An energy bar, jam, and even gelato—these aren’t food items often associated with pulses...

Fiber helps cut sugar, calories; preserve taste, satiety, clean label

Fiber rises on ability to cut sugar & calories while preserving taste, satiety and clean label

While fiber hasn’t quite reached the same superstar status as protein, consumer interest in...

TerraVia CEO talks algae at IFT: We have disruptive products

TerraVia CEO: Thrive culinary algae oil could be a sizeable consumer brand

TerraVia – formerly known as Solazyme – has been telling reporters (and investors) that...

Sloan Trends at IFT: Moves away from fortification 'very troubling'

Sloan Trends: 'The move away from fortification is very troubling'

Manufacturers have been ‘cleaning up’ food labels for years, but the pressure to oust...

Dairy Permeate cuts sodium, costs & boosts nutrition, USDEC says

Dairy Permeate cuts manufacturing costs and sodium while boosting nutrition, USDEC says

Most Americans consume more than 1.5 times the daily recommended cap for sodium –...

Meeting consumer demand for ‘simple’ isn’t simple, Mintel says

Meeting consumer demand for ‘simple’ isn’t as simple as it appears, but it is possible, Mintel says

Consumers increasingly are seeking products that they are simple, with ingredients that they can...

Edible insects beyond whole cricket powder at IFT

Will the edible insects market move beyond whole cricket powder?

Milled whole cricket powder is probably the best known bug-derived food ingredient aside from...

Soup-To-Nuts Podcast: What does it take to boost seafood consumption?

Soup-To-Nuts Podcast: What does it take to drive up seafood consumption in the US?

Seafood checks many of today’s on-trend boxes, including being high in lean protein and...

Soup-To-Nuts podcast: What is old is new again

Soup-To-Nuts podcast: What is old is new again

Trends may come and go, but they often don't stay gone forever -- rather...

Soup-To-Nuts Podcast: Meeting sodium sugar & calorie reduction demands

Soup-To-Nuts Podcast: How can manufacturers meet sodium, sugar & calorie reduction demands?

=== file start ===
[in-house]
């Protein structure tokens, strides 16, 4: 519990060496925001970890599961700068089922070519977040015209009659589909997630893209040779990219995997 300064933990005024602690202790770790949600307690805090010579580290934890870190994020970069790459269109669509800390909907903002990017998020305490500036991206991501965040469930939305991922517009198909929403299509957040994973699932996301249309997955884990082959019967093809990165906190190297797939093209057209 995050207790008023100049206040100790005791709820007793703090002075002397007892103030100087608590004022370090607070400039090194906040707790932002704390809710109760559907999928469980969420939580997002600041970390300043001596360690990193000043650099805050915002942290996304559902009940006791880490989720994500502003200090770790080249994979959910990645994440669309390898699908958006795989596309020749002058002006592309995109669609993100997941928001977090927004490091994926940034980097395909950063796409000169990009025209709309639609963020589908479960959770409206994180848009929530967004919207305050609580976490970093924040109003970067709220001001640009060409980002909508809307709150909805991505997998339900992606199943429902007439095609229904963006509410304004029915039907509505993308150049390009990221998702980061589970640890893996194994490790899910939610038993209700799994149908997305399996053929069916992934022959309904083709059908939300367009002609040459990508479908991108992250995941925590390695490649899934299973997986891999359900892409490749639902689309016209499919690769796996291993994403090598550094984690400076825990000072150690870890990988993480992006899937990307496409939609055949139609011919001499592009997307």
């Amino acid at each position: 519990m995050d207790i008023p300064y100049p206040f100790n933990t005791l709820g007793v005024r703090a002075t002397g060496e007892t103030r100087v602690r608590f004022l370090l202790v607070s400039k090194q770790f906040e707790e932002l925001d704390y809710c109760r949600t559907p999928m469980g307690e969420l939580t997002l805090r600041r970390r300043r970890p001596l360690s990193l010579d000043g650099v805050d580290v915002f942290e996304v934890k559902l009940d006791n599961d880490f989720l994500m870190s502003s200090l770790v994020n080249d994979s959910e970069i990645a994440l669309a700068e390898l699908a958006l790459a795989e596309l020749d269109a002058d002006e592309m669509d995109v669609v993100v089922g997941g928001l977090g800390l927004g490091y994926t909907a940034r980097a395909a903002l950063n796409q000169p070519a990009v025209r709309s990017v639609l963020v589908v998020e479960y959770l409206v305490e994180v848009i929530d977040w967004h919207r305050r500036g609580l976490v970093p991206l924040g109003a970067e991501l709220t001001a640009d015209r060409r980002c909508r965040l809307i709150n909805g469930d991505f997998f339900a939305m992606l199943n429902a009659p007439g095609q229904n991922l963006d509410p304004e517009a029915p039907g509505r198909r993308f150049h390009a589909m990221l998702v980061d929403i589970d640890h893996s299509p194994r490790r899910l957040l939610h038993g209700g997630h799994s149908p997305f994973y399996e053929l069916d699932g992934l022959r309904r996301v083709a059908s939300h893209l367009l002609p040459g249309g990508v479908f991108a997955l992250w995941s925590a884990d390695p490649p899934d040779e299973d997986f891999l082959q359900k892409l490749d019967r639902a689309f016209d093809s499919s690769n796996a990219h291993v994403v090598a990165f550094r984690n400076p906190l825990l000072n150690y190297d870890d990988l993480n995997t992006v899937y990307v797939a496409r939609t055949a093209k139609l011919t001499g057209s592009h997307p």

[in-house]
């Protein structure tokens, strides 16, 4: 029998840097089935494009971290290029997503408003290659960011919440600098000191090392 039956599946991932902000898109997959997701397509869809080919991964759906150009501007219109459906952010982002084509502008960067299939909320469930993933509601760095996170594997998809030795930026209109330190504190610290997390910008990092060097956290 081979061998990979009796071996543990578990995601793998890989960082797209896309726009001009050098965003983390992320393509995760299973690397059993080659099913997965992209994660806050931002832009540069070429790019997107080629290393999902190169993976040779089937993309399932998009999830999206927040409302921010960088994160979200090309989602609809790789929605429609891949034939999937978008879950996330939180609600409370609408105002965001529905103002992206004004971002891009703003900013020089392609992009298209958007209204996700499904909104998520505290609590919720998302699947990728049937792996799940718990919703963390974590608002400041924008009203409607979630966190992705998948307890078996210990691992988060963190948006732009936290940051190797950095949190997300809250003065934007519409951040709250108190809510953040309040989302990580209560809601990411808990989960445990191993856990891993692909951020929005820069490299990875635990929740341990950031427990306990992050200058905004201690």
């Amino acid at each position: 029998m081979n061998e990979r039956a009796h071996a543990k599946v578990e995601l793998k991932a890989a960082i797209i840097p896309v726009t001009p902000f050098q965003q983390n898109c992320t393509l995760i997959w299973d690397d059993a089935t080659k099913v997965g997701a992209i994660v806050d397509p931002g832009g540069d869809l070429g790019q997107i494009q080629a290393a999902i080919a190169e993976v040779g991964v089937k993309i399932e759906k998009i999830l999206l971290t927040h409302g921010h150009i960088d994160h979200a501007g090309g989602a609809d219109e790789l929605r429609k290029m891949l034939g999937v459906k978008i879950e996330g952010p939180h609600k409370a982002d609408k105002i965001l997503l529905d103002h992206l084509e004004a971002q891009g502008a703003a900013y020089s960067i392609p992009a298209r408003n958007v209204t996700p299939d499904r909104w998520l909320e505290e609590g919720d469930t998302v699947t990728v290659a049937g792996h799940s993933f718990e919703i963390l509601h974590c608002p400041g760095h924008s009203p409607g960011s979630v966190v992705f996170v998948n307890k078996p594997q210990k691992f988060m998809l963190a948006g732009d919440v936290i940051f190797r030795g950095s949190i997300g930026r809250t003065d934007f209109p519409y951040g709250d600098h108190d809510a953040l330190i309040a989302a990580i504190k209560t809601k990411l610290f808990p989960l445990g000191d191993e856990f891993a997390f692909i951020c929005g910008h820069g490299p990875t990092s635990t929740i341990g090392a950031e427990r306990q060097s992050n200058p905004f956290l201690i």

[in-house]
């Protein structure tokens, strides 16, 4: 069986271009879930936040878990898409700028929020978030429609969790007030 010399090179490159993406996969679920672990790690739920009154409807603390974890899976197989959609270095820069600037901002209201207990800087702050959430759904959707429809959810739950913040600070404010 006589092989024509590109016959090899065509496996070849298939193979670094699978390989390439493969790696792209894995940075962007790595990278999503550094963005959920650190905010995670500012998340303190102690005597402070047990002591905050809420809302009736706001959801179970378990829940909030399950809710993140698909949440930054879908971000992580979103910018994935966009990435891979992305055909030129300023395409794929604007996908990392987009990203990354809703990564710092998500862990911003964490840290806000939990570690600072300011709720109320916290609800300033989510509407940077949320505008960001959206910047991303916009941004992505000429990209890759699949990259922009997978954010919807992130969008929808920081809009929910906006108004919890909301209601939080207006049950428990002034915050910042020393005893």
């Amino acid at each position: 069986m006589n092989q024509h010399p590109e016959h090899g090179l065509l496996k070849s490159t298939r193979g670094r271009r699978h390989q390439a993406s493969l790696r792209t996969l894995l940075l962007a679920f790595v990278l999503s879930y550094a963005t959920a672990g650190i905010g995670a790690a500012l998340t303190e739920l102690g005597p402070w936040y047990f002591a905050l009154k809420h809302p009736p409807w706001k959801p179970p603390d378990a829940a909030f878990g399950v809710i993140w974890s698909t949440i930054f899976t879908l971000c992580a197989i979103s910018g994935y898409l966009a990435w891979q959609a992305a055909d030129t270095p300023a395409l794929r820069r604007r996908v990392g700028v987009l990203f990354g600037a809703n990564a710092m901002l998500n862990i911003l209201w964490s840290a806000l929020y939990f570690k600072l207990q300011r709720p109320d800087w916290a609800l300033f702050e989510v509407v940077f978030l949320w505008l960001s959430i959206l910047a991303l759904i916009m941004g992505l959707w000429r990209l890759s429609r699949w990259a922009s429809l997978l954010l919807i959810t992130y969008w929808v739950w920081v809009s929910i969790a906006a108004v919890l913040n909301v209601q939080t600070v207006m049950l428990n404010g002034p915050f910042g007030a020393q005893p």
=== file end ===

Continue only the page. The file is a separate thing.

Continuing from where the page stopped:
Finding solutions to reduce sodium, sugar and calories in finished products is essential as...

The rise of ‘ethical claims’ and their marketing potential

Soup-To-Nuts Podcast: The rise of ‘ethical claims’ and their marketing potential across categories

Consumer demand for products and companies that “do good” – such as donate a...

Soup-To-Nuts Podcast: Consumers' evolving taste for chocolate

Soup-To-Nuts Podcast: How is consumer interest in health reshaping how they choose chocolate?

Consumers’ increasing demand for healthier options is reshaping the competitive landscape across categories –...

Soup-To-Nuts Podcast: Five trends spotted at Summer Fancy Food Show

Soup-To-Nuts Podcast: Five trends spotted at Summer Fancy Food Show

With thousands of startups, innovators and established brands packed into one convention center, the...

Soup-to-Nuts Podcast: What GMOs are & how they impact health & Earth

Soup-to-Nuts Podcast: What are GMOs and how do they impact the health of humans and Earth?

With the effective date for Vermont’s GMO labeling law officially here and the debate...

Soup-To-Nuts Podcast: Quinoa’s rise & the challenges it must address

Soup-To-Nuts Podcast: Quinoa’s rise to superfood superstar status and the challenges it must address

Quinoa was one of the first superfoods to take America by storm more than...

Soup-to-Nuts Podcast: Overcoming challenges in plant-based innovation

Soup-to-Nuts Podcast: How can stakeholders overcome challenges facing plant-based innovation?

Sales of plant-based alternatives to animal products may be growing fast, but the road...

Soup-to-Nuts Podcast: Growing sales of plant-based products

Soup-to-Nuts Podcast: Strategies for growing sales of plant-based products

When many mainstream consumers think of plant-based alternatives to animal products they think of...

Key Industry Events